University of Toronto students may register for this course as CSC446/2310H.

Taking the Institute's Courses for Credit

As graduate students at any of the Institute's University Partners, you may discuss the possibility of obtaining a credit for one or more courses in this lecture series with your home university graduate officer and the course instructor. Assigned reading and related projects may be arranged for the benefit of students requiring these courses for credit.

Financial Assistance

As part of the Affiliation agreement with some Canadian Universities, graduate students are eligible to apply for financial assistance to attend graduate courses. Interested graduate students must forward a letter of application with a letter of recommendation from their supervisor.
Two types of support are available:

  • Students outside the greater Toronto area may apply for travel support. Please submit a proposed budget outlining expected costs if public transit is involved, otherwise a mileage rate is used to reimburse travel costs. We recommend that groups coming from one university travel together, or arrange for car pooling (or car rental if applicable).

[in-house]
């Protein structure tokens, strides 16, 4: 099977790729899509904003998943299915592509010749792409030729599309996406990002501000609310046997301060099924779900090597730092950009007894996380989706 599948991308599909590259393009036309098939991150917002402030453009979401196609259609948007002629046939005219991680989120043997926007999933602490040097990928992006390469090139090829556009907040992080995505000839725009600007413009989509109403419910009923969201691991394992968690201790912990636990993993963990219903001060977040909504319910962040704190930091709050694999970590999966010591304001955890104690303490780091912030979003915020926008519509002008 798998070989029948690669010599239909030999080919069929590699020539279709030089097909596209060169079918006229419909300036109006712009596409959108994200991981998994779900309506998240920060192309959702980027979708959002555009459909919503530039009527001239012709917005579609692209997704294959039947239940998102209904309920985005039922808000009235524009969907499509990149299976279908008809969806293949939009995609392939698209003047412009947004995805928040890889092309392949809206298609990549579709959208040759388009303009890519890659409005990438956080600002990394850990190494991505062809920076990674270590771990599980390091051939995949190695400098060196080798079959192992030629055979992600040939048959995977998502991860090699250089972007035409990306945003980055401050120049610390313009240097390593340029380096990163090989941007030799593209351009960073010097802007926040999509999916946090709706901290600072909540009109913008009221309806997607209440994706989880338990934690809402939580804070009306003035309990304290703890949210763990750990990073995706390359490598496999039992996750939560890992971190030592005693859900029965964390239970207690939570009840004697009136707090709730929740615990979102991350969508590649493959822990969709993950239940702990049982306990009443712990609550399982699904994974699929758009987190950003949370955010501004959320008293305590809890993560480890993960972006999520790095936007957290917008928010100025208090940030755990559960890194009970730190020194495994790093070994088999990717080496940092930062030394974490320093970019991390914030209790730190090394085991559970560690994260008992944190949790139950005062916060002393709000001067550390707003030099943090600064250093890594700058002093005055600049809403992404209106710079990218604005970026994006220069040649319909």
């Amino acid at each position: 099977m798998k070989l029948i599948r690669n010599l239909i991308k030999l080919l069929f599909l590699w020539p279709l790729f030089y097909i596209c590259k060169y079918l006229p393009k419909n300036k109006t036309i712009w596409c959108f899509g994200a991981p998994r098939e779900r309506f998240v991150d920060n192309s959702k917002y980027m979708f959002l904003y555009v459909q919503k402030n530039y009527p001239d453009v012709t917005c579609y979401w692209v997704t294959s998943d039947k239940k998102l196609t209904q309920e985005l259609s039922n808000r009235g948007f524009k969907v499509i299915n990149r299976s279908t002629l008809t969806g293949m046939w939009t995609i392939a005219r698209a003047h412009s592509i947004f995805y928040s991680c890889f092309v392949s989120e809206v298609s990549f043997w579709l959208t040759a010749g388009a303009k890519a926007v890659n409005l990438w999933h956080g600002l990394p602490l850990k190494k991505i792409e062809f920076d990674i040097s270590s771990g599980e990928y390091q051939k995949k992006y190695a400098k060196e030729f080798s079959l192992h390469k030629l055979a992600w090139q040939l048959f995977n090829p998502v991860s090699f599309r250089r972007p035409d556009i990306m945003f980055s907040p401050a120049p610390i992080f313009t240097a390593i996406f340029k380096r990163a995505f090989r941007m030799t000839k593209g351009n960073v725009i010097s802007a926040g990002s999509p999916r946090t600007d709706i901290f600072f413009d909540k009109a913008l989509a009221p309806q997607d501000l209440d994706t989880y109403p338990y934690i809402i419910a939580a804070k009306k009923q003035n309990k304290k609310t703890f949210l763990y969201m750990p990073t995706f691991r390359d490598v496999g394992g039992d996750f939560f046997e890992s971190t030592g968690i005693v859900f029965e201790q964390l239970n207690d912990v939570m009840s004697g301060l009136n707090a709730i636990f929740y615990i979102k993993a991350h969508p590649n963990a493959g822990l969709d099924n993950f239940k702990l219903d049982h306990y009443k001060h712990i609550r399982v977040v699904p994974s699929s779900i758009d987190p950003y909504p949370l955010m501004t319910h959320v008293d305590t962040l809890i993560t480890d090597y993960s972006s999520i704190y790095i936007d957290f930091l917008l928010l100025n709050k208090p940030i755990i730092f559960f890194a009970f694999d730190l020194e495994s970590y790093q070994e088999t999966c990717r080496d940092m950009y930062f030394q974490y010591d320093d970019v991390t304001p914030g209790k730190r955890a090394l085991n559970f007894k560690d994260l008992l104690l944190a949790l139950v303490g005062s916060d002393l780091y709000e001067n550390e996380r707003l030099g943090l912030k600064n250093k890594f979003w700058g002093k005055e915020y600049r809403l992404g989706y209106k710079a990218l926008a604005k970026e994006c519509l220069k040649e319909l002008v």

• Students outside the commuting distance of Toronto may submit an application for a term fellowship. Support is offered up to $1000 per month. Send an application letter, curriculum vitae and letter of reference from a thesis advisor to the Director, Attn.: Course Registration, The Fields Institute, 222 College Street, Toronto, Ontario, M5T 3J1.

Applications for financial support should be received by the following deadlines: June 1, 2001 for the Fall term, and October 1, 2001 for the Winter term.

For more details on the thematic year, see Program Page